“Please don’t take offense,” Joe, but it seems to me that your response contains much of the mixed-up thinking that is so typical of the generation that is currently running this country, on both the left and the right. [Don’t get me wrong, I’m not accusing you of being a baby-boomer, only of writing like one.] You instruct Christopher on how he should change, giving him examples of people he should emulate, without recognizing your own role (or even the roles played by your role models) in contributing the situation in which he finds himself, and in which we all find ourselves. Read Gen 4:8-10. I’m sure you’ve got more to say on this.

  9. Hi Tom,

    I don’t take offense. The people I mentioned were examples, not role models. My most important role were my parents. I do not have a problem with finding fault or placing blame. I have a problem when it is an excuse to sit back and do nothing.

    Apathy is a choice. You can look at the problems and say I don’t care or you can look at problems and formulate a solution and try.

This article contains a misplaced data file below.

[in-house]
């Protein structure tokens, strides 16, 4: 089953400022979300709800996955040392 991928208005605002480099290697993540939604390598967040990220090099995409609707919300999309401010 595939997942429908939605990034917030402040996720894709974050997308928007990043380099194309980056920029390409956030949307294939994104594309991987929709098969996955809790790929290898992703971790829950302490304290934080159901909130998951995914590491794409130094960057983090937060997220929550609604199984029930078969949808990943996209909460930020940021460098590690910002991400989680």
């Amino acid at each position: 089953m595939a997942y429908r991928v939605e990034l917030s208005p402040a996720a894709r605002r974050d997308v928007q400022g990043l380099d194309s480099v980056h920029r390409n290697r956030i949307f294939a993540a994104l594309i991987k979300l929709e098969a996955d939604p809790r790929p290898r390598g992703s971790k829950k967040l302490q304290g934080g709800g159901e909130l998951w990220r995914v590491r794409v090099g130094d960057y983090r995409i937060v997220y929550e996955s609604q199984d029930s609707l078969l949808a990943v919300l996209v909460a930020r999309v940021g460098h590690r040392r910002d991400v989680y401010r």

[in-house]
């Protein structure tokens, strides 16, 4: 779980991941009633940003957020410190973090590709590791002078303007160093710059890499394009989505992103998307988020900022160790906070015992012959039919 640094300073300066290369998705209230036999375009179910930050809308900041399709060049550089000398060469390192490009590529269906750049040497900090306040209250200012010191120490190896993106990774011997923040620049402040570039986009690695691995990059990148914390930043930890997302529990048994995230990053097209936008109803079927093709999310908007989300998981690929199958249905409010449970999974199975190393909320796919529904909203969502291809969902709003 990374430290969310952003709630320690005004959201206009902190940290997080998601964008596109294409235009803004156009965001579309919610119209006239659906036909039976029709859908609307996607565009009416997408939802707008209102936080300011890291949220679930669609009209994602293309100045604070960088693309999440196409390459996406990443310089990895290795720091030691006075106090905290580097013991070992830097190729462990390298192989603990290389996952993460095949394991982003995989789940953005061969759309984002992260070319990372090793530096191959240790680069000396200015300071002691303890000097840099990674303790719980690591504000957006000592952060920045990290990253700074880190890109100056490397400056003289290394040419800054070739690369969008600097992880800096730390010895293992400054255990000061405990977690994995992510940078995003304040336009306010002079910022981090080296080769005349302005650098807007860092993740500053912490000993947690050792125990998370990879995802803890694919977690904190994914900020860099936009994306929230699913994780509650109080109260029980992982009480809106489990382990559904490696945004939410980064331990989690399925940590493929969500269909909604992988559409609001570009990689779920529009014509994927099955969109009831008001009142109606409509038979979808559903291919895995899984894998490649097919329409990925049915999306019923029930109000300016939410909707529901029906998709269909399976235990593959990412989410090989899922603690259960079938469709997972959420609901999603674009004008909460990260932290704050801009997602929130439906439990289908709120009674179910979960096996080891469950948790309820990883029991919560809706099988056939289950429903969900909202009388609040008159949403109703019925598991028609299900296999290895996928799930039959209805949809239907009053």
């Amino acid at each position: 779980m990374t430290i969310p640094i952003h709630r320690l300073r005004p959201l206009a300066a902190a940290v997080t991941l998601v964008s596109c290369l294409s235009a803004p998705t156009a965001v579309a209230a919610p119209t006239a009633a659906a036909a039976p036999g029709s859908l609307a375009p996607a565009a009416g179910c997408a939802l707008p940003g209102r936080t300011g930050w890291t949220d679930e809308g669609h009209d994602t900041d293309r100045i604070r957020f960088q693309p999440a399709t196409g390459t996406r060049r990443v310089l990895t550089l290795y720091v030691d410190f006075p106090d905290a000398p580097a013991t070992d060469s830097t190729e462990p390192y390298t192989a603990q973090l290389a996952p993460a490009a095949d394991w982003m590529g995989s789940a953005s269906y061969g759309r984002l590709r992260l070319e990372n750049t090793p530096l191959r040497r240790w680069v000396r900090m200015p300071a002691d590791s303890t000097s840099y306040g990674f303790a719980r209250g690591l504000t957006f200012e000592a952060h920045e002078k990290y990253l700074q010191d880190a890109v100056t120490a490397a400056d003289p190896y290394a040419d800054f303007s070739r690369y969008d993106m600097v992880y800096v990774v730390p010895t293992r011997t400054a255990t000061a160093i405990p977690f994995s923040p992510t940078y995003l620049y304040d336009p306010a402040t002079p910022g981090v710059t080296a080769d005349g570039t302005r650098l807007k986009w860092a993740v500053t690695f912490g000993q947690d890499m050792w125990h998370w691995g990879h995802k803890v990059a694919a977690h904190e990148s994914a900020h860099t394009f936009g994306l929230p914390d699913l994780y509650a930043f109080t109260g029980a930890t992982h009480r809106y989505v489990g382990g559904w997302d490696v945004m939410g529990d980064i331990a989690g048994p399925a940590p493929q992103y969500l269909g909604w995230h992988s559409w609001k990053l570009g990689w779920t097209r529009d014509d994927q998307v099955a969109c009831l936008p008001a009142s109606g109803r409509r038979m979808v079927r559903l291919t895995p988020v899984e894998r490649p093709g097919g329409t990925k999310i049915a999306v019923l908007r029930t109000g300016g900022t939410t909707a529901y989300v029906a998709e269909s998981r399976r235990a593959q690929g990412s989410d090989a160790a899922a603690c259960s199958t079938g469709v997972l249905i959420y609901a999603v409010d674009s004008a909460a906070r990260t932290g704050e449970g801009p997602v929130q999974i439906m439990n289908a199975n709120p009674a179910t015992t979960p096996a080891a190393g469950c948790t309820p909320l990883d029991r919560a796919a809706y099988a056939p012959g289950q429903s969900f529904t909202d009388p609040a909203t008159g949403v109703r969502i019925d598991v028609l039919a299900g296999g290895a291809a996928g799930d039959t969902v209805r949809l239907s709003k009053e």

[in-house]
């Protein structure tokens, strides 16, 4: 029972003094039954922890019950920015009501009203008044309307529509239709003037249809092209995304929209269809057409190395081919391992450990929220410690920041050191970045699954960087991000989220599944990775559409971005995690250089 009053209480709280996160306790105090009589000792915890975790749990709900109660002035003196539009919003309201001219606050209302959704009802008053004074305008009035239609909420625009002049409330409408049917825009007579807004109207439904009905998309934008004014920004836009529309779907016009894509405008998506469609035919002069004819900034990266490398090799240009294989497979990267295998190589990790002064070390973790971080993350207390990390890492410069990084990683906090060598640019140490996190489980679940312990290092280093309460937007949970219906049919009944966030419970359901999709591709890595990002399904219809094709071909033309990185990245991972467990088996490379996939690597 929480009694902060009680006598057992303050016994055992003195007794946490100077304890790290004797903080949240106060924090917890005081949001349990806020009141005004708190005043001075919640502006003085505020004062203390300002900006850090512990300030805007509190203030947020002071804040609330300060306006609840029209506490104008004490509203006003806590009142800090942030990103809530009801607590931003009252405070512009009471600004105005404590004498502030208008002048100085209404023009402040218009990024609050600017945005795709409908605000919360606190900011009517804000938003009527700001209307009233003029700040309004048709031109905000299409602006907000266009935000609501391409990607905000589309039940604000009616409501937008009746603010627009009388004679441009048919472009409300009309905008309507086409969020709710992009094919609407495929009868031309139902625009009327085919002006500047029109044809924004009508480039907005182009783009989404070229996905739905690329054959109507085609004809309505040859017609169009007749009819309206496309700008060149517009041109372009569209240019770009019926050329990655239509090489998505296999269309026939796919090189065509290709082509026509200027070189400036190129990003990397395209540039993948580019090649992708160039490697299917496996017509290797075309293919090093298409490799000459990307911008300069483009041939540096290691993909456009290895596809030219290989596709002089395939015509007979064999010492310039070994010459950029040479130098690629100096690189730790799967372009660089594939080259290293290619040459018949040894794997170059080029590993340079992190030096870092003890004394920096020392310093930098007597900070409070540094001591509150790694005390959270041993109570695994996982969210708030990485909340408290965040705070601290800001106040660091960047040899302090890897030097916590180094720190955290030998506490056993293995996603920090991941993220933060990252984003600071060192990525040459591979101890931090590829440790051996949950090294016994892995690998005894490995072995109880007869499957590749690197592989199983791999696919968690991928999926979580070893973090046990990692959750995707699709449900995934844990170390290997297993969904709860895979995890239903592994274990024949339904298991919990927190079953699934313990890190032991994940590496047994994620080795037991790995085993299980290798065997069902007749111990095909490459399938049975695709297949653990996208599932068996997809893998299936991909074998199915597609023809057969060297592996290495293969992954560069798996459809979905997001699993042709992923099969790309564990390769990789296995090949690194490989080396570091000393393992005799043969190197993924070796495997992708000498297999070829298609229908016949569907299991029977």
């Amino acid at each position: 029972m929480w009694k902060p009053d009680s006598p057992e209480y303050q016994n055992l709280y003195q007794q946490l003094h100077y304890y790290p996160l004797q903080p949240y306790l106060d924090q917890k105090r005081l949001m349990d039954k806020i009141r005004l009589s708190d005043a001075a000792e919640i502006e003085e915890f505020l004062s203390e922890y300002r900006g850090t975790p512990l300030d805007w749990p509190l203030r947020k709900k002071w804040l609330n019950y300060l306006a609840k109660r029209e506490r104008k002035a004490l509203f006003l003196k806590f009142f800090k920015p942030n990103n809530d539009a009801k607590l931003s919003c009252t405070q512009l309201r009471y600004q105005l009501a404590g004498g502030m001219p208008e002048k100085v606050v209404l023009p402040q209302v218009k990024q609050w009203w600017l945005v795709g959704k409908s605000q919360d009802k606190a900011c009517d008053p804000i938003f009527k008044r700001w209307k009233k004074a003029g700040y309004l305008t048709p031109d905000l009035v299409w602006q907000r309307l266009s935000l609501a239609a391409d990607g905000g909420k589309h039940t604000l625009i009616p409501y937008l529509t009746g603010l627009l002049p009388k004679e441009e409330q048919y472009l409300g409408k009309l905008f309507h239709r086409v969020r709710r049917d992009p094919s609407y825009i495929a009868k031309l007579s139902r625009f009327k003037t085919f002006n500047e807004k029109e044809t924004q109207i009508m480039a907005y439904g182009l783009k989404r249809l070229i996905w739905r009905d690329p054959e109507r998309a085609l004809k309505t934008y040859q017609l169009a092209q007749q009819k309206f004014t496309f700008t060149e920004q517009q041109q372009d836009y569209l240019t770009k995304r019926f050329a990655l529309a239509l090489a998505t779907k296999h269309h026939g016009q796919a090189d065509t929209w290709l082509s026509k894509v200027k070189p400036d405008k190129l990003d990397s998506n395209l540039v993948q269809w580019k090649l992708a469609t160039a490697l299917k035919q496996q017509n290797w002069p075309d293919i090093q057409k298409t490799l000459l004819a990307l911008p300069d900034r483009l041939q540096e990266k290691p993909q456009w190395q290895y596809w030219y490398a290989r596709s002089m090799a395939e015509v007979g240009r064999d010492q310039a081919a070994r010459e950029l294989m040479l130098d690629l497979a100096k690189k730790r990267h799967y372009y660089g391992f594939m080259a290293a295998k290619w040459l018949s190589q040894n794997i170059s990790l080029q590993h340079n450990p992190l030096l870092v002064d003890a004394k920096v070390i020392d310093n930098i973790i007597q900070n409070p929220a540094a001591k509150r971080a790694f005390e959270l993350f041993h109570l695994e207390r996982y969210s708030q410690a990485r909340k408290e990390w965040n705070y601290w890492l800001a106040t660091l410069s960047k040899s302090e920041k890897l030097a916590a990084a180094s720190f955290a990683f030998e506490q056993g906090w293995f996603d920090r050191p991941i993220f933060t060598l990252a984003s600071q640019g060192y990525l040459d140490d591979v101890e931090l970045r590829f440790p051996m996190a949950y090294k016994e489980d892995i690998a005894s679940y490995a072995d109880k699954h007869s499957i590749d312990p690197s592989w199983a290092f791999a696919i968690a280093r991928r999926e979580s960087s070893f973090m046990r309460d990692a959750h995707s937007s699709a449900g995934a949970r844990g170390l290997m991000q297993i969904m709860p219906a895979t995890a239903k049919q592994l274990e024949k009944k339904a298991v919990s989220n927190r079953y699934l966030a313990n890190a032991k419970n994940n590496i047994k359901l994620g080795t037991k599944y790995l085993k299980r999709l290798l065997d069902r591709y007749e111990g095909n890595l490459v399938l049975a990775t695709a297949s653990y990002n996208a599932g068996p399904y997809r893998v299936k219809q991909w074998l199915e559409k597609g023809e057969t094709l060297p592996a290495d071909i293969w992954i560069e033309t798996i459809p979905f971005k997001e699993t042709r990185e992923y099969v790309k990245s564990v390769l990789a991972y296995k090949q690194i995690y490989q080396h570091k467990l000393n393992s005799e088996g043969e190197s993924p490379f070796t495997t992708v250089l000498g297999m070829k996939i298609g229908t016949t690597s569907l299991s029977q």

In the 60’s there was much of the same complaints that exist now. The “generation” gap was the excuse. Eventually many in that generation saw that getting high and hoping things change were not the answer. They got involved, the formed groups had sit-ins, protested, etc…

    If you have a problem with how things are done, find a group of like minded people and try and change it. Next year’s election can be one of historic change, or it can be one that keeps the status quo. Young people, those with the most interest in the future, are the least likely to vote. Mobilize that group and you can make changes. Unfortunately, through the news and my own experience, that is the group not willing to go out and vote. That is the group less willing to sacrifice.

    I am the last of the baby boomers, born in 1964. I was raised by a generation that believed in and practiced self sacrifice. Fortunately I still hold those values and beliefs. Unfortunately, it appears that succeeding generations are less and less willing to sacrifice and do the work to make change. They look for reasons, not to get involved. I hope you and Christopher prove me wrong.